Welcome to our Ten Book Challenge where our favorite authors share their “Book-It List”—a book bucket list with 10 of their most beloved and memorable reads—from the books with their favorite covers and best opening lines, to the reads they gift and the bookstores they frequent. This is a peek into your favorite authors’ perfect bowl of literary comfort food. We hope you discover something delicious!
Mitch Albom’s books have long been known to inspire thoughtful conversation, hope and faith amongst his readers; after all, he’s written about the concept of heaven in a number of bestsellers, including The Five People You Meet in Heaven and Tuesdays with Morrie. But in Stranger in the Lifeboat, his newest release, for the first time he uses fiction to explore what would happen if one called on God for help, and He actually appeared before us; what he might help look, sound and act like? In Stranger in the Lifeboat, ten people float for three days after surviving a terrible ship explosion. Then they come across a strange man in the ocean and pull him into their lifeboat. He claims to be “the Lord.” And he says he can only save them if they all believe in him. But are the survivors in heaven, hell, or in between? And who is this strange man really? Narrated by one of the passenger’s notebook that is discovered a year later when the empty life raft washes up on an island, it falls to the island’s chief inspector, Jarty LeFleur, a man battling his own demons, to solve the mystery of what really happened.
Our December guest editor Mitch Albom’s books—including seven #1 New York Times bestsellers—have collectively sold more than forty million copies in forty-seven languages worldwide. After bestselling memoir Finding Chika and “Human Touch,” the weekly serial written and published online in real-time to raise funds for pandemic relief, his latest work is a return to fiction with The Stranger in the Lifeboat. He founded and oversees SAY Detroit, a consortium of nine different charitable operations in his hometown, including programs for Detroit’s most underserved citizens. He also operates an orphanage in Port-Au-Prince, Haiti, which he visits monthly.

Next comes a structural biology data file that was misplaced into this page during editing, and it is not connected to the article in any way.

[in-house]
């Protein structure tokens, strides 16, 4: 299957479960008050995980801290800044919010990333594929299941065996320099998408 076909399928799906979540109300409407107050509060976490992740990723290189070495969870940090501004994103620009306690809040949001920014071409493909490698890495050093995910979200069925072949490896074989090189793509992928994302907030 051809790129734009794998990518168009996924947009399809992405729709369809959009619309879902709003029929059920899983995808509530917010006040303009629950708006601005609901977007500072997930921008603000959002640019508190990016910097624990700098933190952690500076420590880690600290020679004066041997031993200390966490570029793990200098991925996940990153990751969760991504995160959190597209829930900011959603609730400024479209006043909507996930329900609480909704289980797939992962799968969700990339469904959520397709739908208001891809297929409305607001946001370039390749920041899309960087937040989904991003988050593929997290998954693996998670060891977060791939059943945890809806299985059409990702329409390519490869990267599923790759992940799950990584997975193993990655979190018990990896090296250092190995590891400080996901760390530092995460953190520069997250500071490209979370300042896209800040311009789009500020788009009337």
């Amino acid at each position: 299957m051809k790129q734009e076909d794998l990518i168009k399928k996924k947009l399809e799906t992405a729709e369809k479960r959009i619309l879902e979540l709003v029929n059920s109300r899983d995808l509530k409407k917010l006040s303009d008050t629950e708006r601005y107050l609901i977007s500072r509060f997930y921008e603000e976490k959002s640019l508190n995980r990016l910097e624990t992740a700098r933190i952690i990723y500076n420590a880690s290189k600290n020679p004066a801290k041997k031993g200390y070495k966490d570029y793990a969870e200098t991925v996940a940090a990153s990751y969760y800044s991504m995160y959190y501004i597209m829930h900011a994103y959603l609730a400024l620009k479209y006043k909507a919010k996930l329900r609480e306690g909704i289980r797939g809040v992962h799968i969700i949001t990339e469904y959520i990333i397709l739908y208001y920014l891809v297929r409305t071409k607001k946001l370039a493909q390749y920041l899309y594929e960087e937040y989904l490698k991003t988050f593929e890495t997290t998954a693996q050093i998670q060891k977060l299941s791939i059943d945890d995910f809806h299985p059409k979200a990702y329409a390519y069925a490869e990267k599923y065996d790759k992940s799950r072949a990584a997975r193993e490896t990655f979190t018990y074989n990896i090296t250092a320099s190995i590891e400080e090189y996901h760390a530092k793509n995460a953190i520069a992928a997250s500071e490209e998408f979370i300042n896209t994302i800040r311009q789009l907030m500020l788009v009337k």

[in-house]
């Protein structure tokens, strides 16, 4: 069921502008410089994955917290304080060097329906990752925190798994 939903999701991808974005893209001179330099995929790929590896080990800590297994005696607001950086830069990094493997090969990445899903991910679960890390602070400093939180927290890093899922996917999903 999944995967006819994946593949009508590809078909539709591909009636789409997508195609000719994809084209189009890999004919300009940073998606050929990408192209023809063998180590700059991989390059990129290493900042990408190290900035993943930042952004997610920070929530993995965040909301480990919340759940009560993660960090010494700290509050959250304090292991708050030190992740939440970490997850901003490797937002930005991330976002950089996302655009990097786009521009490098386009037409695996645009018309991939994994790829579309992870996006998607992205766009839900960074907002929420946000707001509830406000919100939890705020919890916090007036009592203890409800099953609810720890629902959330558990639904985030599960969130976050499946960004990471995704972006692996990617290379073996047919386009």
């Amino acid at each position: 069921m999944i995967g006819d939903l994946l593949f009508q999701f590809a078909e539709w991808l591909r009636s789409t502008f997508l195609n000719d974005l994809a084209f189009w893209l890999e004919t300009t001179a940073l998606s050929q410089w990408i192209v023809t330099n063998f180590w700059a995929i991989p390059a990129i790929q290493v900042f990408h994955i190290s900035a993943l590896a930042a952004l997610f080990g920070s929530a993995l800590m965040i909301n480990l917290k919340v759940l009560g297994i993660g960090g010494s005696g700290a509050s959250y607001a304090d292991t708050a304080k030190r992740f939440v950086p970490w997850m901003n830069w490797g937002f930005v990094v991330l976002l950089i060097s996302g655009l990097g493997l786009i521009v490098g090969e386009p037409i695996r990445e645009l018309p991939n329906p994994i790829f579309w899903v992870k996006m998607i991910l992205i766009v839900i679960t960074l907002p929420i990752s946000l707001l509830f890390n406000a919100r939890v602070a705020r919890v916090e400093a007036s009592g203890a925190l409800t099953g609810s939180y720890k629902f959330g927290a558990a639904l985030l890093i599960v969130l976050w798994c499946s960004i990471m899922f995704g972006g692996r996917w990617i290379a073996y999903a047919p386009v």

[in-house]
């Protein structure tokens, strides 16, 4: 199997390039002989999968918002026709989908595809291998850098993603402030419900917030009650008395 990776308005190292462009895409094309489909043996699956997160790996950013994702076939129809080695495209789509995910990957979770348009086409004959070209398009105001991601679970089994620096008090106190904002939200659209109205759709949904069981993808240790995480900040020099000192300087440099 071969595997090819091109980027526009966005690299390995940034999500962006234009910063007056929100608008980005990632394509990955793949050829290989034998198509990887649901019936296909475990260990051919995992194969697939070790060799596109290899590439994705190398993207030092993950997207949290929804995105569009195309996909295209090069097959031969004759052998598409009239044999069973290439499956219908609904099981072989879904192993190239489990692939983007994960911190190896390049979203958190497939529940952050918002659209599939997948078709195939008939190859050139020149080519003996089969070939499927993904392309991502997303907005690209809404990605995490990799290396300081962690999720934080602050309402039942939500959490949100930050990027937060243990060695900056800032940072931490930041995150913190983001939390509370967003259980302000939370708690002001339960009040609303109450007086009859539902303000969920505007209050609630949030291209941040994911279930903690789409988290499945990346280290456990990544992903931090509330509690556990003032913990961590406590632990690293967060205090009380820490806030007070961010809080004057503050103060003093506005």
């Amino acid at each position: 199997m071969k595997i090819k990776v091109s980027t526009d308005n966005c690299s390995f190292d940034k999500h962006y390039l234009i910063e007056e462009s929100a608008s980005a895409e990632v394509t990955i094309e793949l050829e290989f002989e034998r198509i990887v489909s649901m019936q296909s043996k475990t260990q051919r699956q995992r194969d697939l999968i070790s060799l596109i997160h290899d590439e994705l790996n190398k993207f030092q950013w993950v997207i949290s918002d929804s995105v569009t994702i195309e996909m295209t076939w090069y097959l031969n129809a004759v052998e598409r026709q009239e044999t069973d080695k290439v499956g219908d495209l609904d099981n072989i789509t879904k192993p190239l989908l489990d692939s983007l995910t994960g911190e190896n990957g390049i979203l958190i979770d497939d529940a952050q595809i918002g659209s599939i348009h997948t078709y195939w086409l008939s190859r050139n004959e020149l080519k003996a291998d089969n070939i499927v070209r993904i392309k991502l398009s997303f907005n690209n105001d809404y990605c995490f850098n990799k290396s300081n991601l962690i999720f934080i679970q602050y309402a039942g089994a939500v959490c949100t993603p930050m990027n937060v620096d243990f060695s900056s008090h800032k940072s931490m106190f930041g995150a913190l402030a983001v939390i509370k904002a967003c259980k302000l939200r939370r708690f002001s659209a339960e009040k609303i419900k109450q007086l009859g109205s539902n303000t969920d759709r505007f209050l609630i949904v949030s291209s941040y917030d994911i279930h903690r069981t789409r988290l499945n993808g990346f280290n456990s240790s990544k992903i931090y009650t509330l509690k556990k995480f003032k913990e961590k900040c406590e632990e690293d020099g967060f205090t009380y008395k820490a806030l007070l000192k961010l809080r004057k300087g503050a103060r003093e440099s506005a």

The Book I……
I last bought/am currently reading: Breath by James Nestor.
I recommend to everyone: Gilead by Marilynne Robinson.
That was my favorite to read last year, and why: Gilead was my favorite read last year because it’s just so chock-full of amazing sentences and reflections on faith and mankind, all wrapped up in a poignant story about a dying pastor speaking to his very young son. It’s just beautiful.
Whose author I would love to have lunch with: Nicole Krauss. I thought the History of Love was just stunning. I’d love to ask her where she came up with some of those ideas.
That made me realize language had power: Probably the Right Stuff by Tom Wolfe. When I read it back in my twenties I remember feeling the roar of the engines, hearing the crash of the airplanes, feeling the tension of trying to fly at supersonic speeds. His intricate use of italics and sound effects and his courage in breaking the conventional norms of narrative really inspired me to realize you can do anything you want with words if you get them to work for you.
I’d like to see adapted to the screen: The Confessions of Max Tivoli by Andrew Sean Greer. It’s a better version of the Benjamin Button story – and would probably make a better movie.
That made me laugh out loud—or cry—while reading it: Pretty much anything by Dave Barry.
That has the most gorgeous cover: Jim the Boy by Tony Earley. I love that book and its simplicity and the cover art is an absolute perfect rendering of the way you feel when you’re reading what’s inside.
With the best opening line: So many to pick from, but let’s go with “It was a pleasure to burn.” The opening line of Ray Bradbury’s Fahrenheit 451.
Bookstore that I frequent/is my favorite: So many have closed that it’s heartbreaking. I guess a cliche would still be Shakespeare and Company in Paris. I remember going there as a college student and thinking how amazing it would be if one day one of my books was on their shelves.